Sharing the same lyricists as the 2016 box-office hit “La La Land,” “Dear Evan Hansen” takes the Tonys by storm with nine nominations, including best musical. Starring Ben Platt, the actor known for his role in “Pitch Perfect,” the show’s plot focuses on an internet-infused story that spins out of control, complete with an emotional soundtrack full of belting ballads. This musical that puts social media (and its consequences) at the forefront would be a must-see for a startup city like Austin.
“Groundhog Day the Musical”
Movies turned musicals don’t always succeed, but “Groundhog Day the Musical,” which earned seven nominations on Tuesday, stands in a rare category along with Broadway favorites “Hairspray,” “Catch Me If You Can” and “Kinky Boots.” Nominated for eight Laurence Oliver Awards, the show won best actor in a musical (Andy Karl) and best new musical at that ceremony last month. Looking for a show you can enjoy again and again (…and again?) — the search is over.
“Come From Away”
In today’s political climate, with immigration and refugee issues being divisive subjects, Canadian-born production “Come From Away” presents the aftermath of 9/11 in both an honorable and sentimental way. The play takes place in Gander, Newfoundland, the week after Sept. 11, 2001, and the characters portrayed on stage are based on real-life locals and tourists stranded in the small town after 38 planes were forced to land unexpectedly. Written by a husband and wife duo, Broadway’s emotional, uplifting and refreshing take on this horrific moment in history picked up seven nominations, including best musical.
Stage veteran Bette Midler stars in Broadway’s revival of the classic “Hello Dolly!,” which earned 10 nominations, including best revival of a musical. Aside from its leading lady, the show has many other elements audiences (and Tony voters) admire, including the ensemble, scenic design, orchestration and direction. Based on recent reviews, “Hello, Dolly!” is a shoe-in for a phenomenal national tour.
“Natasha, Pierre & the Great Comet of 1812”
Sweeping the scene this year is “Natasha, Pierre & the Great Comet of 1812,” which leads the Tonys with 12 nominations, including best actor (Josh Groban,) best actress (Denee Benton), best original score and best musical. The show first gained traction when pre-“Hamilton” actress Phillipa Soo (now starring in “Amelie”) starred in its off-Broadway production in 2012. Set in Moscow in 1812, the musical is based off a small section of Leo Tolstoy’s famous novel “War and Peace.” With the most nominations of any show this season, it just bumped itself to the top of everyone’s “must-see” list.
This review written by freelance arts critic Andrew J. Friedenthal
The current political climate in the United States is tense, perhaps the worst it’s been in recent memory, but Robert Schenkkan’s “The Great Society,” playing through March 5 at Zach Theatre, reminds us that our country’s political history has seen many periods of great regression.
In “The Great Society,” Schenkkan covers a great deal of ground, from LBJ’s re-election in 1964 through his decision not to run for another term — and the subsequent victory of Richard Nixon — in 1968. As a result, the play is quite long and does tend to meander some, veering between a character study of Johnson, a taut political thriller about the confluence of Johnson’s progressive domestic politics and his increasingly hawkish stance on Vietnam, and a look at the split in the civil rights movement between the pacifism of Martin Luther King Jr. and the rise of the more militant Black Power movement.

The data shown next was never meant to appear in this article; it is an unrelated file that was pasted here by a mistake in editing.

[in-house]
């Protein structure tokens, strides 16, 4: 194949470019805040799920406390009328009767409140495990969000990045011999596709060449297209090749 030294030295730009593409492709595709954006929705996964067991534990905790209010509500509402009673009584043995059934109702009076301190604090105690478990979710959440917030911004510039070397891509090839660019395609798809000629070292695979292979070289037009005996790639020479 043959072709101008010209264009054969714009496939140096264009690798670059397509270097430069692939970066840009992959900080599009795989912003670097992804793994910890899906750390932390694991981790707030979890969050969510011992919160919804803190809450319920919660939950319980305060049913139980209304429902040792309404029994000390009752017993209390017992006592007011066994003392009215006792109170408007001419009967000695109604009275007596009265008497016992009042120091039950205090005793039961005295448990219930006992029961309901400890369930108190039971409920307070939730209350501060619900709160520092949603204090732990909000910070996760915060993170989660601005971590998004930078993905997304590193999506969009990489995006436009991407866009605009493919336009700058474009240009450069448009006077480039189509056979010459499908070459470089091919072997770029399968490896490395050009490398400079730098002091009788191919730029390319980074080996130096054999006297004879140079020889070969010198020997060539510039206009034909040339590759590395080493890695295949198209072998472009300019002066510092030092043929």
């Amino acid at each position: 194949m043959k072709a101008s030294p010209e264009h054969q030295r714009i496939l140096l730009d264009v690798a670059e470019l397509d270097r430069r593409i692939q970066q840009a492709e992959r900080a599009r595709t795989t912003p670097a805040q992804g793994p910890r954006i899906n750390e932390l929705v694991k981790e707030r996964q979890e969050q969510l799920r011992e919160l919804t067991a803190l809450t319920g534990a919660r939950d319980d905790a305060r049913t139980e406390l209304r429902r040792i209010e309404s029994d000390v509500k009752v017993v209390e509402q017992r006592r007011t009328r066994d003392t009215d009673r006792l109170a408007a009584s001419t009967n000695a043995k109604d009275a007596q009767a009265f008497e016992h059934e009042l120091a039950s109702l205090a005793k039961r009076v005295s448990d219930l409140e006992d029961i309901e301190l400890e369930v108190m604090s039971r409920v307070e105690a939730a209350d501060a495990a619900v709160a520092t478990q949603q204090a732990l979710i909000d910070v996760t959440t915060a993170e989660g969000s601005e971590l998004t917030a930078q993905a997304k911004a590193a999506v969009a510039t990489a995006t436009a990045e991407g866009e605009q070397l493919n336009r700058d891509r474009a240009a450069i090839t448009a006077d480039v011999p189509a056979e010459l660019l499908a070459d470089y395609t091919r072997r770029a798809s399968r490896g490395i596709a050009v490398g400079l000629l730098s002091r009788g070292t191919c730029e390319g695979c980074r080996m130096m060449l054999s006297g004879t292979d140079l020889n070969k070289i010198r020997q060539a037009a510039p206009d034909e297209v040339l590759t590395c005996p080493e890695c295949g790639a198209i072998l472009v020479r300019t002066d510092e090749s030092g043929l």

Not all these threads come together in a satisfying conclusion, but “The Great Society” is less about story structure than about revealing the tragic downfall of LBJ’s policies and the movement from “All the way with LBJ!” to “Hey, hey, LBJ, how many kids did you kill today?” It’s in the dramatic re-creation of these historical and political events where Schenkkan’s writing shines as he crafts potent drama out of the many compromises that LBJ makes and the lies he tells in order to get his policies through, slowly betraying many of his most fervent allies and becoming increasingly paranoid about whom he can trust.
The tension of these moments would be impossible without the tour de force performance given by Vinovich, whose LBJ charms as much as he dismays, drawing as much sympathy and approbation as he does criticism. A large, top-notch ensemble, in an assortment of roles, provides varying degrees of counterbalance to the larger-than-life Southernism of Vinovich’s LBJ.
Of special note here is Cecil Washington Jr., who portrays civil rights icon King with strength, dignity and lyricism while simultaneously portraying a vulnerability that lets us see into the far-from-flawless man at the heart of the icon.
It should come as no surprise that “The Great Society” has particular resonance to contemporary politics, and the final scene (which does feel a bit tacked on) directly tackles this issue, pulling the audience right into current day fears of corruption and autocracy following in the footsteps of a noble attempt at progressivism. This is not an uplifting play, but it is a necessary one, and it is a vital study for all those who wish to learn from the past in order to gain some idea of what we might do in the present.